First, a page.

Suppose, instead of current trajectories, the government requests a high frequent shuttle between Brussels and the main hubs, driving back and forth, being adjusted in length of the train and in frequency of shuttle service (requiring an investment to park overcapacity during trough-periods near hubs). The operational cost would drop significantly, as not only the ratio commercial versus total train-kilometers would significantly increase, but also the yield would reach 50+%.
1.3 Funneling demand with feeders to hubs —
As said, the “decentral railroad” is facing the same demand as the “central railroad” but over double territory and with only half growth potential. Most of the day the demand is much less than 80 passengers per train. The closed bedding of the railway could be converted to run “lower cost” light-rails or more preferably busses. Cost can even be stripped more, as closed beddings could be run without driver or commercial personnel in the near future.
On these feeder-lines to the hubs, more stoppoints could be introduced compared to the current demands of government, as light-rails or busses secure a high average speed even when stopping more frequently. Hub service will need to be aligned with the pattern of demand to allow a 50+% yield (requiring an investment to park overcapacity during trough-periods near hubs).
Local parkings, SMEs and local authority functions could be concentrated around the most important stoppoints, keeping congestion in city centers low, and helping to funnel more transportation demand towards the feeders. On top bus-lines parallel to feeder-lines should be merged.
Bus trajectories which are not economically viable should be abandoned and replaced by more individualised transport such as bike, feet or (self-driving) car.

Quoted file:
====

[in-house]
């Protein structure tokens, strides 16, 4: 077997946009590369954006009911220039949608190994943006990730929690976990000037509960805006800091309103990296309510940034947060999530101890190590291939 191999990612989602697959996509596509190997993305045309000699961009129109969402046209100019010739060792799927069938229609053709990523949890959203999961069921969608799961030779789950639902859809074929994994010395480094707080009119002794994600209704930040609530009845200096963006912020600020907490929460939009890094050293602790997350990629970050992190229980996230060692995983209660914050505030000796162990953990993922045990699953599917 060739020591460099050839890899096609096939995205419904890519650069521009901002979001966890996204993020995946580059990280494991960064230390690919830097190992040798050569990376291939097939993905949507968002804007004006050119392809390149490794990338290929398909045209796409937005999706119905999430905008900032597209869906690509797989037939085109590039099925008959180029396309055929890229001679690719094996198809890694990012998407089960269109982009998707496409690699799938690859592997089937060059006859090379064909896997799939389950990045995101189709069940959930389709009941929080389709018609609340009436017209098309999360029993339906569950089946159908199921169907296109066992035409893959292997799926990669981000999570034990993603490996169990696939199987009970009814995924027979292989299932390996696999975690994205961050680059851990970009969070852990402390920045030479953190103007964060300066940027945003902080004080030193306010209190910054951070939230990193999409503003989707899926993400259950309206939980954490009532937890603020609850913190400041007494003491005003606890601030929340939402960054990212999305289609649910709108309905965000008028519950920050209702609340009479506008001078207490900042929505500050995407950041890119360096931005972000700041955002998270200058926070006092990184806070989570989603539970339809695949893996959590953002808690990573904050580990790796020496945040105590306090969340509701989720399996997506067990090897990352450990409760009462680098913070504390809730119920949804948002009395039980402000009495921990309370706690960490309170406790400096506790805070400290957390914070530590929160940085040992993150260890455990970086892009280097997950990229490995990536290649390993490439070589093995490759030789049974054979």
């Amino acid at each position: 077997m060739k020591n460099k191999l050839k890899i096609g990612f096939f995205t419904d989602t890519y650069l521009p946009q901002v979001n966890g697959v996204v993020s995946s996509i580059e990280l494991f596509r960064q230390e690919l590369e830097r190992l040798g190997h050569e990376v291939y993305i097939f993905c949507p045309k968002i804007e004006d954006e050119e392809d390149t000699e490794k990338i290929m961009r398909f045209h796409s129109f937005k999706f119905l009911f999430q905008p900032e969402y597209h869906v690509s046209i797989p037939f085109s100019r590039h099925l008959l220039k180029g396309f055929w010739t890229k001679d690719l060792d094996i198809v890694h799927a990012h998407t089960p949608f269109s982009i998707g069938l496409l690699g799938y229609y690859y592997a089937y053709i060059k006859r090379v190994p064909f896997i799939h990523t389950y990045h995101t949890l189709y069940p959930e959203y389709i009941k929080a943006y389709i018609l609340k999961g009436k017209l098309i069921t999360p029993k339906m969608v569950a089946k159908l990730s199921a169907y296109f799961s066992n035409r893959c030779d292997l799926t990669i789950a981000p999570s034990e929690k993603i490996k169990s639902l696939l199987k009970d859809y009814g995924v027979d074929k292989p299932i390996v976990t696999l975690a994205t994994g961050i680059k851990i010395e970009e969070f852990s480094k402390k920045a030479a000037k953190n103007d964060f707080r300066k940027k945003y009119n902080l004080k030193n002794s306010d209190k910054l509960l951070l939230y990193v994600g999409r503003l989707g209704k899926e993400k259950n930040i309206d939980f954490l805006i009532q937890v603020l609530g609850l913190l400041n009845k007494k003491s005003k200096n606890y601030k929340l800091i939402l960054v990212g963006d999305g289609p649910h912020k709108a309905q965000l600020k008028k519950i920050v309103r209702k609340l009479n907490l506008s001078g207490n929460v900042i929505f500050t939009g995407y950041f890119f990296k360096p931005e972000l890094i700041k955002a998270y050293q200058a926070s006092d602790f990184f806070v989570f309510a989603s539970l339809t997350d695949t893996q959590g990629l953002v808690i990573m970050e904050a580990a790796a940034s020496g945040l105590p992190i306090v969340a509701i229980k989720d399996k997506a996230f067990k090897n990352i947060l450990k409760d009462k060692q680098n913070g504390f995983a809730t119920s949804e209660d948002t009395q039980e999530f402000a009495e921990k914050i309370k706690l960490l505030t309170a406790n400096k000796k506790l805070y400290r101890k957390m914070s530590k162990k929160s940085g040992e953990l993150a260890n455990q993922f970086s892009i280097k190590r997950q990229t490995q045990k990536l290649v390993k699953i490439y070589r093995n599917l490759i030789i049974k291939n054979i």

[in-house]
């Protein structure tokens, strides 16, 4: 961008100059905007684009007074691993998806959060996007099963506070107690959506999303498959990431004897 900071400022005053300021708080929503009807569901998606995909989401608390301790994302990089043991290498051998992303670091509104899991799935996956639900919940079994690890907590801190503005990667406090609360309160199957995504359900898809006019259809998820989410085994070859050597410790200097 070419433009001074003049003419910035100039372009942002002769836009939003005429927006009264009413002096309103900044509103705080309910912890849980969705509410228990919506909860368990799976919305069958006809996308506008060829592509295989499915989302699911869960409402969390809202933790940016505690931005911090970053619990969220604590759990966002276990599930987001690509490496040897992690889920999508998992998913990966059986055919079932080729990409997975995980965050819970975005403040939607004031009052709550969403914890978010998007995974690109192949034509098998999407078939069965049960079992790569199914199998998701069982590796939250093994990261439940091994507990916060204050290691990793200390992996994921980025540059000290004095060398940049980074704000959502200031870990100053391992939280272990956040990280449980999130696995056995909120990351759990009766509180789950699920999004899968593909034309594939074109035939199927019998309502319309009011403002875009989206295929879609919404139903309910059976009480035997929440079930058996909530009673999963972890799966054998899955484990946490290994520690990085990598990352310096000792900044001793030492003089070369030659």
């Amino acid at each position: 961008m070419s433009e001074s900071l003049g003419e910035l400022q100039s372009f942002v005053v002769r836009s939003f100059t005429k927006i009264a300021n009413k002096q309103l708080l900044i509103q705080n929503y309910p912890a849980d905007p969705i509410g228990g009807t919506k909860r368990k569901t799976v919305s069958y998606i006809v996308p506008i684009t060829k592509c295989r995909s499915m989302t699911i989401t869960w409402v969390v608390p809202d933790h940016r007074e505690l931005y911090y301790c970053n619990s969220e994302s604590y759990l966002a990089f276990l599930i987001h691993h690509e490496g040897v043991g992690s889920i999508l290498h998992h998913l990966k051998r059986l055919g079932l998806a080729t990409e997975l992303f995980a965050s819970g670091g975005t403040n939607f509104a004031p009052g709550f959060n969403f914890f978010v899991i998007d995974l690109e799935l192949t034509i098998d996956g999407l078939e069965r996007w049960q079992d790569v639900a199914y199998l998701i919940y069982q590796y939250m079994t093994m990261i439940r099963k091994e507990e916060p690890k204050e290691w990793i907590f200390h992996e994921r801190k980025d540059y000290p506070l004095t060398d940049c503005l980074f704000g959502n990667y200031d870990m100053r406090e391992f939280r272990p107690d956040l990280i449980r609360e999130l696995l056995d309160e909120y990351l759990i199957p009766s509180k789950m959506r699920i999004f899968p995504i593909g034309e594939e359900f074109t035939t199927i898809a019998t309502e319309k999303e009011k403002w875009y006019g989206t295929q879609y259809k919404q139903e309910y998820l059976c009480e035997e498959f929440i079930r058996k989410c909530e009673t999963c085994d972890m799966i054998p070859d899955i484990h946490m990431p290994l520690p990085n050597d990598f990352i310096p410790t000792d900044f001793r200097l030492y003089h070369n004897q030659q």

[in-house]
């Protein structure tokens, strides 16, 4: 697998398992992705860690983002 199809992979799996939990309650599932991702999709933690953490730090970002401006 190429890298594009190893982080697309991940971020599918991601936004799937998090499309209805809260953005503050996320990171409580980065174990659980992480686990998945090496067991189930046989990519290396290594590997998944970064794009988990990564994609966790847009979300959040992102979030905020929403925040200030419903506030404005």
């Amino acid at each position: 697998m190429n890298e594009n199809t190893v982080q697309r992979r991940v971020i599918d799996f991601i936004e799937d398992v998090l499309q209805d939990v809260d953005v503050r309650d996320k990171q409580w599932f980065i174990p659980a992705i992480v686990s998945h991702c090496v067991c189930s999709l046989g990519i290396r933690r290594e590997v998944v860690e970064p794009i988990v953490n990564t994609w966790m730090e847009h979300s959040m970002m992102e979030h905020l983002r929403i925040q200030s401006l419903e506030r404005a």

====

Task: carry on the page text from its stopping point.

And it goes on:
1.4 Mobility offered —
The average door-to-door speed over a distance of 60 km could be targeted at 60 km/h, being a weighted blend of 70% of 100km/h on the train, 10% of 60 km/h on the metro, 10% of 40 km/h on the bus, 5% of 15 km/h on the bike, and 10 minutes waiting time to switch modi. This would require investments to make sure the switch between modi at the hubs can be done in few minutes.
The passengers should experience a multi-channel selling of a multi-modi mobility pass, where different tariffs are applied depending on the time-of-use, the modus of use and blend of modi used. Given the high(er) frequency of service at peak moments of the day he will experience a relaxed punctual door-to-door service keeping the cars of the road, or promoting car-pooling.
This experience will help to increase the yield of public door-to-door transportation as well as to give the highway back to longer distance transportation (with journeys of 60+km).
1.5 Excess infrastructure —
Not all railway infrastructure will be serving as shuttle or feeder beddings. One could opt to open up (part of) the beddings for cars, vans or trucks.
Those part of railway infrastructure having no economical importance could be turned into a recreational green zone promoting biking, walking, hiking.
1.6 The way forward —
A top down 20-year plan should be created under the governance of a national mobility department. Cities will have to install multi-modal hubs, parkings, stoppoints, SME-zones. Public transportation companies will have to buy new assets to run the feeders and shuttles, while divesting in current transportation infrastructure and rolling assets.
As the overall effect will be that yields rise up to 50+%, demand will grow with more than 50%, the rolling assets will sweat much more than today. On top the overall pressure on the highway and the cities will decrease as a natural shift in modi will occur.
Smart allocation of 6,5 billion € subventions to seamless multi-modi friendly infrastructure, and stimuli to concentrate demand around feeders and hubs will lead towards less trains – less busses – less cars, and leveraged public infrastructure due to less rolling assets with higher yield per modus.